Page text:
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The Community of St. Bridget

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In the belly of the human soul
Who was St. Bridget of Kildare, our namesake?

St. Bridget of Kildare (also known as Brigid, Brigit, and Bride, and known to the Irish as “Mary of the Gael”), was born in County Louth in the Province of Leinster around 453 CE and died between 524-528 CE.

 

St. Bridget of Kildare’s importance was finally recognized by the Irish government in 2022 by declaring her feast day on February 1, as a new national holiday. This happened through the work of the feminist organization Herstory. In the Celtic calendar, the Feast of St. Bridget is the first day of spring. It is known as Imbolc, “in the belly” where new life is to be found – that is, in the belly of the earth, in the belly of the feminine, in the belly of the human soul.
 

Bridget was born of a pagan chieftain and Christian woman, though they were not married. Her wealthy father kept Bridget and her mother as slaves. Bridget spent her early life cleaning, cooking, and feeding the farm animals. On her eighteenth birthday, she quit working for her father and decided to dedicate her life to the poor.

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The experiences and achievements of St. Bridget were not recorded during her lifetime. Stories of her life were passed down by word of mouth. Through these legends, we have been given a vivid understanding of who Bridget was and the work she did in spreading the Gospel of Jesus.

 

Along with being known to heal the sick, tame animals, and facilitate peaceful resolutions to violent situations, Bridget revealed the sacred in the feminine. She was a model for female leadership and embodied compassion and a boundless generosity toward the poor and those who seek refuge.

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Other women decided to join her, and as a result, she founded the Monastery of Kildare, the first religious house of women in Ireland, which later became a center of learning and religion for both women and men. Bridget was also acclaimed as a musician and educator, and her penchant for hospitality at her monasteries was widely known.

Bridget’s life and ministry became the portal between the pre-Christian and the Christian. Many of the Celtic pre-Christian traditions have continued in her monastery at Kildare. One of these traditions is keeping the ancient ritual fire continuously burning to celebrate the Light shining deep in all things, the light that is not overcome by darkness.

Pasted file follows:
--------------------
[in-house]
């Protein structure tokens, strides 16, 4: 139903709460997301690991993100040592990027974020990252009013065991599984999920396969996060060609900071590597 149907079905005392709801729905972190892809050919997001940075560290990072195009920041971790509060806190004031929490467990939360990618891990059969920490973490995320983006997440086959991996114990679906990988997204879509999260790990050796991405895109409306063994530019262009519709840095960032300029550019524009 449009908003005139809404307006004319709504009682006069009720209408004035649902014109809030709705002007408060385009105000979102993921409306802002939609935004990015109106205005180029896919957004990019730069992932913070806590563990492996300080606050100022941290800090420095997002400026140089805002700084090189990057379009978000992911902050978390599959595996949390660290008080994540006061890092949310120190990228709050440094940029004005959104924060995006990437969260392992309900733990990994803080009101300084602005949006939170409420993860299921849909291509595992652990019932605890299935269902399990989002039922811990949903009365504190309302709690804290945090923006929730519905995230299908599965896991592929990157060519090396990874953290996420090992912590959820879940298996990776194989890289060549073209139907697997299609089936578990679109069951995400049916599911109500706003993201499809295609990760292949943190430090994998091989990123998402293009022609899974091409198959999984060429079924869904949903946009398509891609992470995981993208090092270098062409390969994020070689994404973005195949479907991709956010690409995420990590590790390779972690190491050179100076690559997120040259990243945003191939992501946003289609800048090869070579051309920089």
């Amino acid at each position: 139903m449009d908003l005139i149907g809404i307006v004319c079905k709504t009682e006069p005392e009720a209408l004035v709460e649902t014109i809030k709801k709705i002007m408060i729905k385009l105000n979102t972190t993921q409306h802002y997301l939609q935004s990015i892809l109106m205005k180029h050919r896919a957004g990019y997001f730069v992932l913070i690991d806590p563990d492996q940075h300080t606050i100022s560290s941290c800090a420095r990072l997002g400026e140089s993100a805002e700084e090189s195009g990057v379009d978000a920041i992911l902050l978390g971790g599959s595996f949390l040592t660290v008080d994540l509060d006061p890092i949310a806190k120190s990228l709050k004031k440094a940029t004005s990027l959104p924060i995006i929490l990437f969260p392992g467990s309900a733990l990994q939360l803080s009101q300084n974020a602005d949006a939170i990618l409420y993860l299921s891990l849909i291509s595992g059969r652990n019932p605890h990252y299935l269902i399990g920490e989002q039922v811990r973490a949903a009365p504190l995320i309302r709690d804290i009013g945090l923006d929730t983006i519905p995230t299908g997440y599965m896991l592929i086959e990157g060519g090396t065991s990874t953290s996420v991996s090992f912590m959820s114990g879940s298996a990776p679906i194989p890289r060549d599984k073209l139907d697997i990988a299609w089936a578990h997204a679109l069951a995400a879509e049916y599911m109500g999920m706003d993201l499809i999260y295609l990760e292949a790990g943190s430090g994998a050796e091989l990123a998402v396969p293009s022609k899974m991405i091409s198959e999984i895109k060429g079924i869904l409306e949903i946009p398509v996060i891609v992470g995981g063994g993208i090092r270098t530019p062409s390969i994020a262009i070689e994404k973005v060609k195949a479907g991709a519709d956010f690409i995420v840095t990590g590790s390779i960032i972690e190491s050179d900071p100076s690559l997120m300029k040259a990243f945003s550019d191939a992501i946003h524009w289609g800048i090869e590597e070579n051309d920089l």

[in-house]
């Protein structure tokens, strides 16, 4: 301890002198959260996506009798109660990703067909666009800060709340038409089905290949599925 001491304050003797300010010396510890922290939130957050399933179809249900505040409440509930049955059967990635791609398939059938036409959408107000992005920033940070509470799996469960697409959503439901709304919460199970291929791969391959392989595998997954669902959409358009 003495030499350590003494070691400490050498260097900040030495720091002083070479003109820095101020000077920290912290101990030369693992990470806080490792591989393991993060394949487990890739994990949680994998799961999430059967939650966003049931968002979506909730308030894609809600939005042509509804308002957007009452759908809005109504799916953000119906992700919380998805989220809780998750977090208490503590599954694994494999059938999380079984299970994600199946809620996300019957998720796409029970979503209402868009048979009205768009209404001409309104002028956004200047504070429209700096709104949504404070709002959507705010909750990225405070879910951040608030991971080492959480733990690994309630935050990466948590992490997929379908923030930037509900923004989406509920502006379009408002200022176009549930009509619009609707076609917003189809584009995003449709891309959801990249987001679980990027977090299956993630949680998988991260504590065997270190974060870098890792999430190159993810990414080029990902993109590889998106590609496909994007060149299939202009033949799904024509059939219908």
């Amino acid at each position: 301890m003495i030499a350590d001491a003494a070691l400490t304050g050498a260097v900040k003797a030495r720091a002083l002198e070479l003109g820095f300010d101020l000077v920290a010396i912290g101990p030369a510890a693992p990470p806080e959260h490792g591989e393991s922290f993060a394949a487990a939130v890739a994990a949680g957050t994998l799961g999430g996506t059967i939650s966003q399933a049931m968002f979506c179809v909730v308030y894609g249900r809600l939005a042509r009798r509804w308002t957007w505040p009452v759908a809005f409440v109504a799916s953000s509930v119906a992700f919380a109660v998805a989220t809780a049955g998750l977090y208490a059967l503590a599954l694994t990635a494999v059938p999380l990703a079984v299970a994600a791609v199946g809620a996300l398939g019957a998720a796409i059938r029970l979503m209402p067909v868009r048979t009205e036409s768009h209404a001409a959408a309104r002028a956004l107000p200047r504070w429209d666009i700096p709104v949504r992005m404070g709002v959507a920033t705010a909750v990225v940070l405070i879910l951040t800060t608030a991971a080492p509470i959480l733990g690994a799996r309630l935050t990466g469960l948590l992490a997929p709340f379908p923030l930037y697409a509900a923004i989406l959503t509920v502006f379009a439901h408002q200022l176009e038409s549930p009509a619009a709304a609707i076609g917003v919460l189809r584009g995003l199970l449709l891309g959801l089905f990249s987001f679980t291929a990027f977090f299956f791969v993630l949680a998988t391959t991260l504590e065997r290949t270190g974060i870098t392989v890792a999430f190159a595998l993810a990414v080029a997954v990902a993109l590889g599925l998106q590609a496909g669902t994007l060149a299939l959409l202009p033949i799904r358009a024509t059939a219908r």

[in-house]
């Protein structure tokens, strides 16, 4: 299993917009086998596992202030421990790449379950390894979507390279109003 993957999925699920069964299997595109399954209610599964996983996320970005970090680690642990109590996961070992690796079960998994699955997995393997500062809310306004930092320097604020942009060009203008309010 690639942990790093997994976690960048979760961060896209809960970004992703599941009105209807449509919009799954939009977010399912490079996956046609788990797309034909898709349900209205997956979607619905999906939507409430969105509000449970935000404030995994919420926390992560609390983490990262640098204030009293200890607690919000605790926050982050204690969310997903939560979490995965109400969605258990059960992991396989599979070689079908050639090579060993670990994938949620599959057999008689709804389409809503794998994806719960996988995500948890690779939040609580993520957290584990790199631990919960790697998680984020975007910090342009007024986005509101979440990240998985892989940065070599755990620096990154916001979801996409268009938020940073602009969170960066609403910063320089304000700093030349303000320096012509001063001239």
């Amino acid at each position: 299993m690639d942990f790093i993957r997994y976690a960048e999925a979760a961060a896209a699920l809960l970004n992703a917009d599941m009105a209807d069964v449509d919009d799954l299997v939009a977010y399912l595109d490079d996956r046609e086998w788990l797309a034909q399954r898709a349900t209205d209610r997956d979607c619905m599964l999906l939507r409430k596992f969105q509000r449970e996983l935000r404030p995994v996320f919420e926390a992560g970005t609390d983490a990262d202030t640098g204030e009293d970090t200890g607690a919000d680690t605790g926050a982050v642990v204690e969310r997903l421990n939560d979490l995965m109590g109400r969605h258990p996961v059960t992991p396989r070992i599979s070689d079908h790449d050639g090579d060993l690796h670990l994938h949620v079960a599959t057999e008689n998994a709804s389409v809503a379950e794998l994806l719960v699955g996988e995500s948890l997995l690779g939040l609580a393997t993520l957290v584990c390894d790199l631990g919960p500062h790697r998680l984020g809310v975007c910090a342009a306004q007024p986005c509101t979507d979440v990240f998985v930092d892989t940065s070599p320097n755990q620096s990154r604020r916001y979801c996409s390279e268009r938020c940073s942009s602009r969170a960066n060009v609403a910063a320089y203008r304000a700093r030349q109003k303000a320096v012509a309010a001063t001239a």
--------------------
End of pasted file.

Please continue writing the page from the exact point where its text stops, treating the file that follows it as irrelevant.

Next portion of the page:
According to legend, Bridget went to the King of Leinster to request land on which to build a convent. The king was reluctant to give her anything, so she requested only as much land as her cloak would cover. At his order, she spread out her mantle, which was Tyrian purple. It stretched long and wide, until it covered such a large territory that Bridget became the most powerful Abbess in all of Ireland.

 

Another popular legend involves Bridget’s “accidental” ordination as bishop by Bishop Mel. He was so impressed with her that when he was to dedicate her as abbess, he recited the wrong prayer and instead declared her “to hold the episcopal ordination.”

Bridget remained a validly ordained bishop for the rest of her days. We claim her along with St. Therese of Lisieux as patron saints of all women who are called to ordination.
 

Bridget is a threshold person who stands at the doorway of every encounter, inviting us to look for the sacred in everyone—including the stranger, the foreigner, the other – and in the depths of our own being, to look with faith rather than with fear. She did things without asking permission, as when she gave sanctuary to refugee families needing shelter and protection from harm. She invites us to be aware of thresholds that we are in the midst of, both individually and together.

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Through Bridget’s life-giving spirit, we can identify the barren places within us in the most important relationships of life and in our societies and religious communities. She asks, In our role as midwives today, what are we being called to birth from our depths?


In this threshold moment, politically, culturally, religiously – when fear is lashing out with so much force, a new vision is being born among us, calling us to be watchful for where the waters are breaking.


Bridget, the Abbess of Kildare, dances the dance of the new life of creation, and through the Community of St. Bridget, we carry the Spirit of Jesus into the twenty-first century. 

With thanks to John Phillip Newell. His book, Sacred Earth, Sacred Soul: Celtic Wisdom for Reawakening to What Our Souls Know and Healing the World provided insights on the life of St. Bridget.

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